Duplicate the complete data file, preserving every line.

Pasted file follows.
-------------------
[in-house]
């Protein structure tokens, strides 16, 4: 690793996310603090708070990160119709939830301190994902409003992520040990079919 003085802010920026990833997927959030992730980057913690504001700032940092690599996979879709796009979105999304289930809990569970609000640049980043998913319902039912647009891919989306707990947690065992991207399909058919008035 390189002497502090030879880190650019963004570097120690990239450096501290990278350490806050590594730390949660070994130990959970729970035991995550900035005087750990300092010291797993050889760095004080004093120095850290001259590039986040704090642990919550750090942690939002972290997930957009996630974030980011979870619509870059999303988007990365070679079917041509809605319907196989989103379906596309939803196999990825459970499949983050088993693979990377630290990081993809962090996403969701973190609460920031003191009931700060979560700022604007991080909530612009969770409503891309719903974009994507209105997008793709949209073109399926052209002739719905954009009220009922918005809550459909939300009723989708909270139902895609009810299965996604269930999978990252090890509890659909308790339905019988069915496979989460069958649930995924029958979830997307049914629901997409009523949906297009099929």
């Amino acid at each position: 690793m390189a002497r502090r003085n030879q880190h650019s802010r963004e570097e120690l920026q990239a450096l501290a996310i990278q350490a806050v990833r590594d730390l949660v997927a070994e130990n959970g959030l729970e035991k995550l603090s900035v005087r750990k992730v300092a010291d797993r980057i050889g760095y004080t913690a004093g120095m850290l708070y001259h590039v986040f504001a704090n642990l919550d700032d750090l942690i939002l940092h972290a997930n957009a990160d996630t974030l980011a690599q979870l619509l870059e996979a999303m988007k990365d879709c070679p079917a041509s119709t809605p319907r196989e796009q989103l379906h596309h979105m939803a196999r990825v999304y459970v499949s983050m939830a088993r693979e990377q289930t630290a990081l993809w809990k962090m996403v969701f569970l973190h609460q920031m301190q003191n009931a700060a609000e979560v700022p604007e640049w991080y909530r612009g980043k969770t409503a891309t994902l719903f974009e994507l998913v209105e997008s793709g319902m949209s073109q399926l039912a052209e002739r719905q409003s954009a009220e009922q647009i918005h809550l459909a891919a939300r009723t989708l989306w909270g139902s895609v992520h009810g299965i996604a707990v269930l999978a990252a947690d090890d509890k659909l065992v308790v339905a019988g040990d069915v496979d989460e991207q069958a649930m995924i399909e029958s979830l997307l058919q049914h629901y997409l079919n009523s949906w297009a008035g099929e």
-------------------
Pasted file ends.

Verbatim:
[in-house]
């Protein structure tokens, strides 16, 4: 690793996310603090708070990160119709939830301190994902409003992520040990079919 003085802010920026990833997927959030992730980057913690504001700032940092690599996979879709796009979105999304289930809990569970609000640049980043998913319902039912647009891919989306707990947690065992991207399909058919008035 390189002497502090030879880190650019963004570097120690990239450096501290990278350490806050590594730390949660070994130990959970729970035991995550900035005087750990300092010291797993050889760095004080004093120095850290001259590039986040704090642990919550750090942690939002972290997930957009996630974030980011979870619509870059999303988007990365070679079917041509809605319907196989989103379906596309939803196999990825459970499949983050088993693979990377630290990081993809962090996403969701973190609460920031003191009931700060979560700022604007991080909530612009969770409503891309719903974009994507209105997008793709949209073109399926052209002739719905954009009220009922918005809550459909939300009723989708909270139902895609009810299965996604269930999978990252090890509890659909308790339905019988069915496979989460069958649930995924029958979830997307049914629901997409009523949906297009099929």
């Amino acid at each position: 690793m390189a002497r502090r003085n030879q880190h650019s802010r963004e570097e120690l920026q990239a450096l501290a996310i990278q350490a806050v990833r590594d730390l949660v997927a070994e130990n959970g959030l729970e035991k995550l603090s900035v005087r750990k992730v300092a010291d797993r980057i050889g760095y004080t913690a004093g120095m850290l708070y001259h590039v986040f504001a704090n642990l919550d700032d750090l942690i939002l940092h972290a997930n957009a990160d996630t974030l980011a690599q979870l619509l870059e996979a999303m988007k990365d879709c070679p079917a041509s119709t809605p319907r196989e796009q989103l379906h596309h979105m939803a196999r990825v999304y459970v499949s983050m939830a088993r693979e990377q289930t630290a990081l993809w809990k962090m996403v969701f569970l973190h609460q920031m301190q003191n009931a700060a609000e979560v700022p604007e640049w991080y909530r612009g980043k969770t409503a891309t994902l719903f974009e994507l998913v209105e997008s793709g319902m949209s073109q399926l039912a052209e002739r719905q409003s954009a009220e009922q647009i918005h809550l459909a891919a939300r009723t989708l989306w909270g139902s895609v992520h009810g299965i996604a707990v269930l999978a990252a947690d090890d509890k659909l065992v308790v339905a019988g040990d069915v496979d989460e991207q069958a649930m995924i399909e029958s979830l997307l058919q049914h629901y997409l079919n009523s949906w297009a008035g099929e």